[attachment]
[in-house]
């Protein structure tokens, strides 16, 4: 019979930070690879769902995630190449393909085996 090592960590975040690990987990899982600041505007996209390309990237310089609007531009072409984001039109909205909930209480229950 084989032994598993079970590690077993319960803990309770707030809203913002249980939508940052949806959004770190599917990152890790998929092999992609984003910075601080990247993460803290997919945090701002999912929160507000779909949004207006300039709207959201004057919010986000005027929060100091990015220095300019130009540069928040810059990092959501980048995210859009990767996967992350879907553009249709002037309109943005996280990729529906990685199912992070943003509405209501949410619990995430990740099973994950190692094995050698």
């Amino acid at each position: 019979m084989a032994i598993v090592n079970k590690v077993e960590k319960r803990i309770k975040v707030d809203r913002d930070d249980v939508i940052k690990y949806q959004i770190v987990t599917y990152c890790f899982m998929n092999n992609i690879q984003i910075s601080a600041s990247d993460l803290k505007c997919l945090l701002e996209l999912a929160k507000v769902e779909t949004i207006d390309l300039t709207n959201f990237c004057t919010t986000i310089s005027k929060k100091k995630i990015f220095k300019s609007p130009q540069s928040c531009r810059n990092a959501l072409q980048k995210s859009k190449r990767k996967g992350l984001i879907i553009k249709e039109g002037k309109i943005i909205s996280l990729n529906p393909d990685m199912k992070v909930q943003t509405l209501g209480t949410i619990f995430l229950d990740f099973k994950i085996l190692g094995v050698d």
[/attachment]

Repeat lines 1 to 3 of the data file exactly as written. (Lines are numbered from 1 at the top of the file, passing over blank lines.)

[in-house]
């Protein structure tokens, strides 16, 4: 019979930070690879769902995630190449393909085996 090592960590975040690990987990899982600041505007996209390309990237310089609007531009072409984001039109909205909930209480229950 084989032994598993079970590690077993319960803990309770707030809203913002249980939508940052949806959004770190599917990152890790998929092999992609984003910075601080990247993460803290997919945090701002999912929160507000779909949004207006300039709207959201004057919010986000005027929060100091990015220095300019130009540069928040810059990092959501980048995210859009990767996967992350879907553009249709002037309109943005996280990729529906990685199912992070943003509405209501949410619990995430990740099973994950190692094995050698």
């Amino acid at each position: 019979m084989a032994i598993v090592n079970k590690v077993e960590k319960r803990i309770k975040v707030d809203r913002d930070d249980v939508i940052k690990y949806q959004i770190v987990t599917y990152c890790f899982m998929n092999n992609i690879q984003i910075s601080a600041s990247d993460l803290k505007c997919l945090l701002e996209l999912a929160k507000v769902e779909t949004i207006d390309l300039t709207n959201f990237c004057t919010t986000i310089s005027k929060k100091k995630i990015f220095k300019s609007p130009q540069s928040c531009r810059n990092a959501l072409q980048k995210s859009k190449r990767k996967g992350l984001i879907i553009k249709e039109g002037k309109i943005i909205s996280l990729n529906p393909d990685m199912k992070v909930q943003t509405l209501g209480t949410i619990f995430l229950d990740f099973k994950i085996l190692g094995v050698d």